Tuesday, January 17, 2012

What Defines a "Classic" or "Antique" Vehicle?

Used to be that people would refer to an antique car or truck as one that was at least 45 years old.  A classic was 25-45 years old.  The problem is that as time goes by, these don't mean the same thing.  Can you imagine a 1986 Honda being considered a "classic"?  How about your 1985 minivan!  Is your classic 1956 now an antique?

I prefer to use consistent references to a span of specific years.  For antiques, I would consider anything from the invention of the automobile through the 1930's to be "antique".  The "classics" would cover cars and trucks of the 1940's through the 1960's.  Muscle cars seemed to dominate the 1960's through 1970's.  Mixed in there you have your street rods, hot rods, rat rods etc., but these terms seem to address more of how these vehicles are used.  For instance, you can have a 1930's rat rod, or a 1940 street rod...or just as easy the opposite. You can hot rod just about anything if you're referring to beefing up performance and power.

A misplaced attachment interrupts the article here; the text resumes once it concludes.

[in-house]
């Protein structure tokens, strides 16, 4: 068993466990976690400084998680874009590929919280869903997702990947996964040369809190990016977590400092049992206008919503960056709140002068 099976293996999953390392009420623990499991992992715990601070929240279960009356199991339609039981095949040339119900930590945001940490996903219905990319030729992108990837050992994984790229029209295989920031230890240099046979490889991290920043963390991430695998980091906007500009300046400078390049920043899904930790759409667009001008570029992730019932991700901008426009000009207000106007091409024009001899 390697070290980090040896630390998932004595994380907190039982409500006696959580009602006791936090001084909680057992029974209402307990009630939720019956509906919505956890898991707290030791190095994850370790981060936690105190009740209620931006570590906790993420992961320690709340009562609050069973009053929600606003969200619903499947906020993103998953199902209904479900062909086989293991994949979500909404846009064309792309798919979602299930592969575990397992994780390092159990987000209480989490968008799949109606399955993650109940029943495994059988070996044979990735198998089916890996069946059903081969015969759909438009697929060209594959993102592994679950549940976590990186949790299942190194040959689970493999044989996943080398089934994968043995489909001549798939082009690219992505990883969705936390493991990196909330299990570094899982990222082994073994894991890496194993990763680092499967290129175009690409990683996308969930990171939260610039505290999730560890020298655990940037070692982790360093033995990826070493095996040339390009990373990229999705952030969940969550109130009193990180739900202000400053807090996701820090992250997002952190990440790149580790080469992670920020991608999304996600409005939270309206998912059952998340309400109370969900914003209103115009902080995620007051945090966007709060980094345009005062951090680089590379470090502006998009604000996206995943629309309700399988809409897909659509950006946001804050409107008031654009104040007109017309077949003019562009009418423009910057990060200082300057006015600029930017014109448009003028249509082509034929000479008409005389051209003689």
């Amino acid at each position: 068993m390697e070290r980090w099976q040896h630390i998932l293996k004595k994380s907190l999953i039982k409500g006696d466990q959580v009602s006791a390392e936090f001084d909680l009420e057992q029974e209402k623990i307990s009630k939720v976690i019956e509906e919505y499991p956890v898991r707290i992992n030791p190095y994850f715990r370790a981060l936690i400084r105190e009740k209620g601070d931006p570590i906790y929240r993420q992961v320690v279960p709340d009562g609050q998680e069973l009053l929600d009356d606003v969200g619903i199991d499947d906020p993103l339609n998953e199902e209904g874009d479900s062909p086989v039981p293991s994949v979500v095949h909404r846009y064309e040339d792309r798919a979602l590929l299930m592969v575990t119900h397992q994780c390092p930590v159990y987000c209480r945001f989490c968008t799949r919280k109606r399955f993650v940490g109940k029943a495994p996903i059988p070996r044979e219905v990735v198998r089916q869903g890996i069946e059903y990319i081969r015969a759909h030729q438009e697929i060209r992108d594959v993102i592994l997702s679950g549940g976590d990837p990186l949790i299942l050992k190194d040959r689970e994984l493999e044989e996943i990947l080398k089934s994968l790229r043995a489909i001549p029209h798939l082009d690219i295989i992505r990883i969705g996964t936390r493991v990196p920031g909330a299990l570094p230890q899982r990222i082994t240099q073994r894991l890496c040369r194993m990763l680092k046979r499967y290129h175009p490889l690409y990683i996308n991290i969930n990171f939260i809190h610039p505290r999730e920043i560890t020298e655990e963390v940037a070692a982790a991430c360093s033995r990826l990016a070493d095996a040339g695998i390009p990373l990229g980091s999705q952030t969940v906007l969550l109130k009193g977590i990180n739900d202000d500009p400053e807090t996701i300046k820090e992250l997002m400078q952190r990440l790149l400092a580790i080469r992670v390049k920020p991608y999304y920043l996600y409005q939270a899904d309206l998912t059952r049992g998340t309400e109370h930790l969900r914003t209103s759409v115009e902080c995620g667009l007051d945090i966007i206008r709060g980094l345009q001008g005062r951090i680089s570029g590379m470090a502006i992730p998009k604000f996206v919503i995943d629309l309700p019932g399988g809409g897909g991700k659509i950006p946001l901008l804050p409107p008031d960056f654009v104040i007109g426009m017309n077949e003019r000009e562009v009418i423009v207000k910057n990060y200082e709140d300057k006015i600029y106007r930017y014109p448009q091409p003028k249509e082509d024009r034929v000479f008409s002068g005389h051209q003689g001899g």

At Motorheads Performance, we specialize in vehicles from the 1920's through the 1970's. We see a variety of cars and trucks, and love the fact that our customers are so enthusiastic about their rides. I, for one, feel we need new terms for vehicles of the 1980's and 1990's. Many in this range are now over 25 years old, and it's just my opinion that it'd be a shame to lump these in with other true "classics"!

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